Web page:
Dual-Language Program at School Wins Praise of Parents

True believers in bilingual education tout the brain-teasing theory that the best way to teach students one language is to teach them in another. Yet, some will concede, when cornered, that there are flaws in how theory is put into practice.

Much of what passes for “bilingual education” is neither bilingual nor educational. Too often, there’s too much instruction in Spanish while English takes a back seat, programs aren’t accountable, parents who want students out can’t get them out, and students stay in bilingual classes long enough to earn a doctorate in them.

But there is good news. One of the brightest stars in the bilingual education galaxy is an innovation called “two-way” bilingualism, or dual language instruction.

A language swap where English-speaking students learn Spanish and vice versa, the program avoids the trauma that may result from the “sink or swim” model of total immersion. But unlike programs conducted mostly in Spanish, it doesn’t segregate and stigmatize students in order to teach them.

Consider what appears to be a wonderful program at Phoenix’s Valley View School, a public school in south Phoenix. The students in Maria Jimenez’ fourth-grade classroom are taught with “two-way” instruction. Literature and reading are taught in English, with math and science in Spanish. Students move back and forth between the two languages with ease.

“They’re at a point where they mix the two languages and don’t even think about it,” Jimenez said.

Jimenez, 24, previously taught in a traditional “bilingual” program where the emphasis was on learning English. She likes two-way better.

So does Valley View principal John Wann, who believes students don’t have to surrender one language to learn another.

“We should teach students English but we shouldn’t suggest that there’s something wrong with Spanish,” Wann said.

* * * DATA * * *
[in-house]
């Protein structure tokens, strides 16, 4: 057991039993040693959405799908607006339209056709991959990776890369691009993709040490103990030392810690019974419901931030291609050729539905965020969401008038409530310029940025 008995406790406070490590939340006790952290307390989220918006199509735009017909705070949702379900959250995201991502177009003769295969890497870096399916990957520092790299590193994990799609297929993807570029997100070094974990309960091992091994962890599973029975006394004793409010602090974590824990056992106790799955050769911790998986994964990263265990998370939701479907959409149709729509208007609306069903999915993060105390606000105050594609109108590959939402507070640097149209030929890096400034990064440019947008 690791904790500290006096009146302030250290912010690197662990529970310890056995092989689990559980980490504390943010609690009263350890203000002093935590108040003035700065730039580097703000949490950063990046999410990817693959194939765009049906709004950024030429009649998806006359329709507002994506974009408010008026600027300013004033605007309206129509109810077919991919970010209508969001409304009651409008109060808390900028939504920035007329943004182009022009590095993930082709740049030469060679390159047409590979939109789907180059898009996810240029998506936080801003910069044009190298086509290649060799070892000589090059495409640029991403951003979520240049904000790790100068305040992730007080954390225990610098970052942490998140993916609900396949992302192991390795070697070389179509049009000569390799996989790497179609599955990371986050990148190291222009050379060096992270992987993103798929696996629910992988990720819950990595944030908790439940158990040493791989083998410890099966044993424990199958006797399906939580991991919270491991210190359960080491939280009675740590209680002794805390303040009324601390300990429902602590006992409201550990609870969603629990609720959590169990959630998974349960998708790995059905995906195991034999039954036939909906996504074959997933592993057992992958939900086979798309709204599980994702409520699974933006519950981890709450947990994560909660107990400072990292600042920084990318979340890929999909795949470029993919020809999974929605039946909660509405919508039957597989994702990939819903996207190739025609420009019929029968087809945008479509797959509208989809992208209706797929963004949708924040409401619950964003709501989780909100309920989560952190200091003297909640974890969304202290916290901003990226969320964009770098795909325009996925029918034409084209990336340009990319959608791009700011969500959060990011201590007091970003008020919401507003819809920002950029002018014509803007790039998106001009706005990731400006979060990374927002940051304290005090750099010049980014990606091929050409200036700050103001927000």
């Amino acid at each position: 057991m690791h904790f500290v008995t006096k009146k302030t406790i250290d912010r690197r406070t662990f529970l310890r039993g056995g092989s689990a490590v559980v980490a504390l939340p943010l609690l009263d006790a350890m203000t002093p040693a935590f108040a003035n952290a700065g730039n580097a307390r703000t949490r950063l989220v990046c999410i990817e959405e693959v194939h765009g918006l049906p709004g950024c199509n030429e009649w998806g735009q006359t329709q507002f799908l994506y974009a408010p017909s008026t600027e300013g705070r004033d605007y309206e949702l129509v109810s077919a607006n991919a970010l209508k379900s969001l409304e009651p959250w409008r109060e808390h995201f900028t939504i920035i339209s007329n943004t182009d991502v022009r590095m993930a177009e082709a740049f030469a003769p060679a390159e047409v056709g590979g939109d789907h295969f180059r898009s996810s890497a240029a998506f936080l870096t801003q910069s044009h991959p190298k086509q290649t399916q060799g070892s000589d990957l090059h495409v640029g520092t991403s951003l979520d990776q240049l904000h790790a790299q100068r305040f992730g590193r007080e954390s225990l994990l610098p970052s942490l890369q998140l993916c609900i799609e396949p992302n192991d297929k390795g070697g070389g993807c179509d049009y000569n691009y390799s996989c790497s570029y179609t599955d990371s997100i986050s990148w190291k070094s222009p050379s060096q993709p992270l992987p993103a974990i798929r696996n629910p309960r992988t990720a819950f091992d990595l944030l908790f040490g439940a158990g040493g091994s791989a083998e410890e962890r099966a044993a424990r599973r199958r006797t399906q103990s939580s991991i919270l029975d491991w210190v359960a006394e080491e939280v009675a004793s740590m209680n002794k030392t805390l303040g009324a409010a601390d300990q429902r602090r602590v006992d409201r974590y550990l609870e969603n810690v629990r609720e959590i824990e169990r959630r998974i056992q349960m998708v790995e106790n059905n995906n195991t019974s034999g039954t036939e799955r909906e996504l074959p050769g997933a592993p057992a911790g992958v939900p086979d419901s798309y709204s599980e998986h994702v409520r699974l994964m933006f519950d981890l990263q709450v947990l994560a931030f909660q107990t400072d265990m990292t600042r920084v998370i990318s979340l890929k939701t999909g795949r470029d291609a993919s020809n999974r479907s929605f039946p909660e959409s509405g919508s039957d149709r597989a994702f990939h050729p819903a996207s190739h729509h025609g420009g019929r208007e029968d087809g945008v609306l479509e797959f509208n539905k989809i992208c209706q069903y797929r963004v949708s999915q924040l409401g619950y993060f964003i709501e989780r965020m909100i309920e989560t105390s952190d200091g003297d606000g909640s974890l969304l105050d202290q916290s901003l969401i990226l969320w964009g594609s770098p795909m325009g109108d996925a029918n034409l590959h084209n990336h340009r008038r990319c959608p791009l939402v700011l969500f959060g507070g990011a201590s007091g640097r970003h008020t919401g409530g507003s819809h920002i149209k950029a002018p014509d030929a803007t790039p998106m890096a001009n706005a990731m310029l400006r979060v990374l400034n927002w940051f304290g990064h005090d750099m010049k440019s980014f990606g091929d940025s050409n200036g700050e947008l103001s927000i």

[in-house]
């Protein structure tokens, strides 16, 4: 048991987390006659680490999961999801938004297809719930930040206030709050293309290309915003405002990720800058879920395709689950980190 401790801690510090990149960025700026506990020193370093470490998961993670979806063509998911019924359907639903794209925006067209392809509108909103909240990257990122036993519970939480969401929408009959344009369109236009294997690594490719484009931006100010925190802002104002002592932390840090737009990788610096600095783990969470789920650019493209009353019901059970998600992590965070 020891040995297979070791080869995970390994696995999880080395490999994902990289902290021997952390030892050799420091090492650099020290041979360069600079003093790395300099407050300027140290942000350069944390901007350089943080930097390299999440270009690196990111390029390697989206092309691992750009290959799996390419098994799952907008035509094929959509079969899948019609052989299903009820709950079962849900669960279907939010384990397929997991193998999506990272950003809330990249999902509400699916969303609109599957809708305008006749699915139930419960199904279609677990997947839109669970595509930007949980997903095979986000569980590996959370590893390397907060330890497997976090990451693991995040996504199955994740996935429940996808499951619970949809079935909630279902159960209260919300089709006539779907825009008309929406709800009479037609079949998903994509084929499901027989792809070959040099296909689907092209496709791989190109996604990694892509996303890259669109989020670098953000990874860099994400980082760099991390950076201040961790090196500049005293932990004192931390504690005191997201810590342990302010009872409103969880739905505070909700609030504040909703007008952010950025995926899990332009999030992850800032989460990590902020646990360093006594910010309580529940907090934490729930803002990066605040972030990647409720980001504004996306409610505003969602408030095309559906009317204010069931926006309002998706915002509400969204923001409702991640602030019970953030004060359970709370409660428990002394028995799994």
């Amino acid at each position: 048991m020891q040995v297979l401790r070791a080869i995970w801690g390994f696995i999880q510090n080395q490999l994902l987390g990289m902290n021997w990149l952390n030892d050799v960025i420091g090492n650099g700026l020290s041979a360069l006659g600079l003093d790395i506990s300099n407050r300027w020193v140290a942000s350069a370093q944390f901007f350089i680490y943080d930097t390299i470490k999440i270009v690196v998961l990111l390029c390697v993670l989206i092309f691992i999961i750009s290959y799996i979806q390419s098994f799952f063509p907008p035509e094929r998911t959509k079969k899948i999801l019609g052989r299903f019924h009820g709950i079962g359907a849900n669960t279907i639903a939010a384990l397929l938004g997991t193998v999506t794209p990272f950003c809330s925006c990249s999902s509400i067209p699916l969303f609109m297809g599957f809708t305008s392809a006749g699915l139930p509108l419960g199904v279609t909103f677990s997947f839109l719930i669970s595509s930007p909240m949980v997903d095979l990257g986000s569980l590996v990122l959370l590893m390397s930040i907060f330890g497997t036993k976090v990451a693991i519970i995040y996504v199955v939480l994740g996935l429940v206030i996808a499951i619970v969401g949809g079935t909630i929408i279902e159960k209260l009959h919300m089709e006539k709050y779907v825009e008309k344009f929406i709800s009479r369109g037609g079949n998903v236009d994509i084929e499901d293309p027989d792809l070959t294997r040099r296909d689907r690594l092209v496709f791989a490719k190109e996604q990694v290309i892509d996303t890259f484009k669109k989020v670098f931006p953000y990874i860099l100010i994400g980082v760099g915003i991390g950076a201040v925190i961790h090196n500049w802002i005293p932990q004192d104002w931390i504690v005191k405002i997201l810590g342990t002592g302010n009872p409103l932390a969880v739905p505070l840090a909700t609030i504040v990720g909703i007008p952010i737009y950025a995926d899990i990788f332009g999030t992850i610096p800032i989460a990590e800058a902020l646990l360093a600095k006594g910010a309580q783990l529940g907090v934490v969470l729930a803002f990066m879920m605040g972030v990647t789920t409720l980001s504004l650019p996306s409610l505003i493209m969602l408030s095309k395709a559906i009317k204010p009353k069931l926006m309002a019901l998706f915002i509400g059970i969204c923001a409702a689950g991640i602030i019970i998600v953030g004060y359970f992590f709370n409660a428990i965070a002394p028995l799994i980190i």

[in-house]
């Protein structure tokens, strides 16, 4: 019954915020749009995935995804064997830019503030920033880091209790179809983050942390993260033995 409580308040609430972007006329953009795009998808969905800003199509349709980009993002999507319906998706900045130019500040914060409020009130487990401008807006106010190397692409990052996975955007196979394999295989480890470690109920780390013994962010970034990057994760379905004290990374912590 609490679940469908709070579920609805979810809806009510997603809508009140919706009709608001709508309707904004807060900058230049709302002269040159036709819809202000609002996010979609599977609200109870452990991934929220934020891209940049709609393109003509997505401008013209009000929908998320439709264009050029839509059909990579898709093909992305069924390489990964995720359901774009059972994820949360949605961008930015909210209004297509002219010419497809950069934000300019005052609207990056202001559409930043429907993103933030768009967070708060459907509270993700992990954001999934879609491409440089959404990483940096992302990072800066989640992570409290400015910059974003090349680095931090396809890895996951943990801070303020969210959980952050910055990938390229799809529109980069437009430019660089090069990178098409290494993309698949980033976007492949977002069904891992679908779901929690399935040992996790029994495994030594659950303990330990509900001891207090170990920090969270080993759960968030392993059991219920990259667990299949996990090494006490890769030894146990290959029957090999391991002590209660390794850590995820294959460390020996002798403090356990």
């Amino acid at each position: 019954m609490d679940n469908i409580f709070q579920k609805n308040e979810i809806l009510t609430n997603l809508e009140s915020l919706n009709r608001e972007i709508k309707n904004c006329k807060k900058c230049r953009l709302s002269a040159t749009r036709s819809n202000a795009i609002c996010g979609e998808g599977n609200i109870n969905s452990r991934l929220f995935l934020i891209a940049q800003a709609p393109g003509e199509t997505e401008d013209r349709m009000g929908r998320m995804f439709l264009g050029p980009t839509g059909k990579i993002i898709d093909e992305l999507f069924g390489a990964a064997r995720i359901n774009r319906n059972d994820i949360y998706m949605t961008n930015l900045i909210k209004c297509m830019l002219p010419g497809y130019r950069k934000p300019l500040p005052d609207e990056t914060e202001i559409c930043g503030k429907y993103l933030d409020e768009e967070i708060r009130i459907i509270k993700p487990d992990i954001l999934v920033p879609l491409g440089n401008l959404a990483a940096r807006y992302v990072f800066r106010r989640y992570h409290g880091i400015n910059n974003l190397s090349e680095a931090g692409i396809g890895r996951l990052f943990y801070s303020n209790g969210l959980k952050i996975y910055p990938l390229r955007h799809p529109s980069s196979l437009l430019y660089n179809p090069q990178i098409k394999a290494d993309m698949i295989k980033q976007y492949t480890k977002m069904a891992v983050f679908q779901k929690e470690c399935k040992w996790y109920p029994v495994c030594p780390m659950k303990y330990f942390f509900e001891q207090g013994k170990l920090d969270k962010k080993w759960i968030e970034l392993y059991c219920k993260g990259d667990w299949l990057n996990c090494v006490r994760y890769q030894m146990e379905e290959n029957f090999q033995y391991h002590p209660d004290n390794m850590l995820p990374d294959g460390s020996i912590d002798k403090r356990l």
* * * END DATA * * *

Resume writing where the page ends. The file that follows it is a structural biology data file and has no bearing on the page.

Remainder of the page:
Some parents are thrilled.

Warren Brown has two sons at Valley View. Fourth-grader A.J. now speaks both English and Spanish. That persuaded Brown, an African-American, to sign up for six years of instruction for his younger son, LeBraxton, now in kindergarten.

Brown believes that his sons’ bilingual abilities will make them more marketable.

“They’ll be able to write their own ticket,” Brown said.

Two other parents, Aurelio and Maria De Leon, are also pleased. They have three grandchildren at Valley View, with whom they can now communicate in Spanish.

But not all bilingual programs are equal. Not even all bilingual classes at one school are equal.

Valley View has a dozen two-way classrooms, but five others in which most of the lessons are in Spanish with a goal of learning English.

All in all, according to the Arizona Department of Education, two-way programs are still rare.

They are tough to staff because they require teachers who are at ease with both languages, something not true of all bilingual teachers. That’s part of the problem.

“It’s hard to have an authentic bilingual program if you don’t have authentically bilingual teachers,” Jimenez said.

And other bilingual teachers remain skeptical of dual language instruction.

Because they are rare, any success of two-way programs has to be taken with a grain of salt. And programs that are failing shouldn’t get a free ride on the backs of those that are succeeding.

Arizona voters may have to sort all this out soon. In Tucson, a group of Hispanic parents – “English for the Children of Arizona” – is proposing a ballot initiative that would require that students be placed in all-English classrooms. They are being assisted by California businessman Ron Unz, who led a similar effort in that state.

(In the interest of disclosure, I was, for a few months before joining The Arizona Republic last year, a part-time consultant to the “English for the Children” campaign in California).

With the threat of an initiative, the Arizona Legislature is ready to deal. A new bill proposed by Sen. Joe Eddie Lopez, D-west Phoenix, would hold schools accountable for bilingual programs and give parents more power. While it would not set a limit to the number of years that a student could remain in bilingual classes – and would have been stronger if it had – the bill is a positive concession, of sorts.

More concessions have to be made, and by people on both sides.

The critics of bilingual education should concede that they don’t want to put an end to good programs that work and throw the baby out with the bath water. And its supporters should concede that the baby, in its current form, is often far from clean and still needs a good scrubbing.

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